by Ray Rhamey
Writers, send your prologue/first chapter to FtQ for a “flogging” critique. Email as an attachment.
Many of the folks who utilize BookBub are self-published, and because we hear over and over the need for self-published authors to have their work edited, it’s educational to take a hard look at their first pages. A poll follows concerning the need for an editor.
When you evaluate today’s opening page, consider how well it uses elements from the checklist of first-page ingredients from my book, Mastering the Craft of Compelling Storytelling.
Donald Maass, literary agent and author of many books on writing, says, “Independent editor Ray Rhamey’s first-page checklist is an excellent yardstick for measuring what makes openings interesting.”
A First-page Checklist
- It begins to engage the reader with the character
- Something is wrong/goes wrong or challenges the character
- The character desires something.
- The character takes action. Can be internal or external action: thoughts, deeds, emotions. This does NOT include musing about whatever.
- There’s enough of a setting to orient the reader as to where things are happening.
- It happens in the NOW of the story.
- Backstory? What backstory? We’re in the NOW of the story.
- Set-up? What set-up? We’re in the NOW of the story.
- The one thing it must do: raise a story question.
She had the dump site picked out before she’d made up her mind to kill him. Not that she’d ever admit it aloud, but if she was honest with herself, the idea of his death began squirming like a night crawler in the back of her mind the moment he’d crossed her invisible but inflexible lines of impropriety.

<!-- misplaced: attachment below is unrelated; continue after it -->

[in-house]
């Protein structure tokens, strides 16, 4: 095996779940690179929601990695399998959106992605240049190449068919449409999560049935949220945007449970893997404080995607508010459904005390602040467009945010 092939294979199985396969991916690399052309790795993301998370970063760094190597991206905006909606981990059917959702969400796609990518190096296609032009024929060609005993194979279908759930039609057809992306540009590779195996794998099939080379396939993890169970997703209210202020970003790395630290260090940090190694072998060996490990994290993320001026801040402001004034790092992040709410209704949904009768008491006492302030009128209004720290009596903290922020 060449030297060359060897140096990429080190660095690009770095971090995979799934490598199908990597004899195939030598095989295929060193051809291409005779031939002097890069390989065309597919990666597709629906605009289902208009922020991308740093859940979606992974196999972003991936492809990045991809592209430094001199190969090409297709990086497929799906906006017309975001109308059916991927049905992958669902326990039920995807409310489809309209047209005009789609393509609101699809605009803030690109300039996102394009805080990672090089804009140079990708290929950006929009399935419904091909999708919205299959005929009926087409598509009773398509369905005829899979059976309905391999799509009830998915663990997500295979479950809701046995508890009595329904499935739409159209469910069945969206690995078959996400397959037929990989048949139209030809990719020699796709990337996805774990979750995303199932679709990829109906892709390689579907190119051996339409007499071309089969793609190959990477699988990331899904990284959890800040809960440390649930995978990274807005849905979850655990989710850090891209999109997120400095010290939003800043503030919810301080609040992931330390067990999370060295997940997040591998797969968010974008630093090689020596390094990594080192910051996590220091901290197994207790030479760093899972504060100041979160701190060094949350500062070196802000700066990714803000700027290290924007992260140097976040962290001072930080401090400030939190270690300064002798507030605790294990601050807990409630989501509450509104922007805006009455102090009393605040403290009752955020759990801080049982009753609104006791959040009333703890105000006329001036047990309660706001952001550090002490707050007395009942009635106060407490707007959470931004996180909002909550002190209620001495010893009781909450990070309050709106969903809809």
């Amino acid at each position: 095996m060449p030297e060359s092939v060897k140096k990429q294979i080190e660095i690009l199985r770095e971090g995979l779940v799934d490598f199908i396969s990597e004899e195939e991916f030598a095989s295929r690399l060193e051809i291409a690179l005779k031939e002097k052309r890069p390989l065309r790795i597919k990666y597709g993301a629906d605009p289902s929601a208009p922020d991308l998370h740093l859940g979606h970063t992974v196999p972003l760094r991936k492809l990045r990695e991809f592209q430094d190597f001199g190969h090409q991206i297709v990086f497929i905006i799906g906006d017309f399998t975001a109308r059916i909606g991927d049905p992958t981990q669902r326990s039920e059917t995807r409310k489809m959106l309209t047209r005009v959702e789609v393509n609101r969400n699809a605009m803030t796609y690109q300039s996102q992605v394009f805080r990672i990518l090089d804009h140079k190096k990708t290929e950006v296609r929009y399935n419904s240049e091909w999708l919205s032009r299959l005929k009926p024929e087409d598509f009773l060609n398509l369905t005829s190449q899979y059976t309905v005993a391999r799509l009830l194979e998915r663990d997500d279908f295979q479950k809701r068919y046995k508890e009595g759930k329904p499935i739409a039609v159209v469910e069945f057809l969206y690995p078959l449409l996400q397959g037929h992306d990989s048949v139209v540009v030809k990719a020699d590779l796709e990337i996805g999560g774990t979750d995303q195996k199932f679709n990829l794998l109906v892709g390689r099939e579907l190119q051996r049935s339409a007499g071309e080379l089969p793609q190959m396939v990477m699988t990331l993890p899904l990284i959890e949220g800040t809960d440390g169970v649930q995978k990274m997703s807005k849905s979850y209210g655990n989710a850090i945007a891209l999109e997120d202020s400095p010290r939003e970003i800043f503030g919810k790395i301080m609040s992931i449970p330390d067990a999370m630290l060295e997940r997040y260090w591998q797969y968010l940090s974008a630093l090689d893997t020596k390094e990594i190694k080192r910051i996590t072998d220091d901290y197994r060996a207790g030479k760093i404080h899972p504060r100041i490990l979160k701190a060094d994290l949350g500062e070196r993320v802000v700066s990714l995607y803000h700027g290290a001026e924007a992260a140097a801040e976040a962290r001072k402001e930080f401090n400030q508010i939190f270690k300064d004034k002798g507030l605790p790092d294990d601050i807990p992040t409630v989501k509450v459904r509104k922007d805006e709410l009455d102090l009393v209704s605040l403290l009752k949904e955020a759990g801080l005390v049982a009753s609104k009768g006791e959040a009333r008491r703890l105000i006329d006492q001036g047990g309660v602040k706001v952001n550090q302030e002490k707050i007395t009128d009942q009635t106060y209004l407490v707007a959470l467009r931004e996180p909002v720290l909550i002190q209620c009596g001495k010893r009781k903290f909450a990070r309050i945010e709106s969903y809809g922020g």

An imperious pre-dawn text. Such a small thing to become a death sentence.
Such a small thing to most people. A pebble in a shoe. A minor nuisance, best forgotten. But it wasn’t the only pebble, and it wasn’t forgotten, and she wasn’t most people. Involving her had been Travis Freeman’s biggest mistake.
The text came early enough to wake her from a paralyzing sleep, the type that always followed one of her savage, day-long migraines. Though the master bedroom was darkened by heavy blinds and drapes, she knew by the weight of her limbs that it must still be nighttime. She’d been dreaming of red wine, dark chocolate, and a man without a face, but this slipped away, the pleasant blur marred by electric rattling; hard plastic against oak and brass, the phone vibrated against the lamp’s metal base. Her hand shot out from under the pillow and fumbled for it, yanking it off its charger. Assuming it had to be an emergency of one sort or another, she felt for her glasses, knocking them off the nightstand, and they went skittering under the bed. She squinted at the phone’s bright backlight and tried to read the text through blurry eyes, cursing her (snip)
You can turn the page and read more here. Did this writer need an editor? My notes and a poll follow.
This novel earned 4.7 stars on Amazon. Strong writing and a professional voice start us out well, and the opening paragraph introduces a strong story-question hook. So far, so good.
But then, in the fourth paragraph, we wander into overwriting—excessive detail about how she answers the phone—feeling for her glasses, glasses skittering under the bed, her squinting at the phone, etc. Who cares? And it doesn’t affect the story. We just don’t need this at this point. Get on with the story because your writing suggests it will be good—but your overwriting suggests it will be a trudge at times. I may venture a little further, but my vote is for some editorial help with the overwriting. Your thoughts?
My books. You can read sample chapters and learn more about the books here.
Writing Craft Mastering the Craft of Compelling Storytelling
Fantasy(satire) The Vampire Kitty-cat Chronicles
Mystery(coming of age) The Summer Boy
Science Fiction Hiding Magic
Science Fiction GundownFree ebooks.
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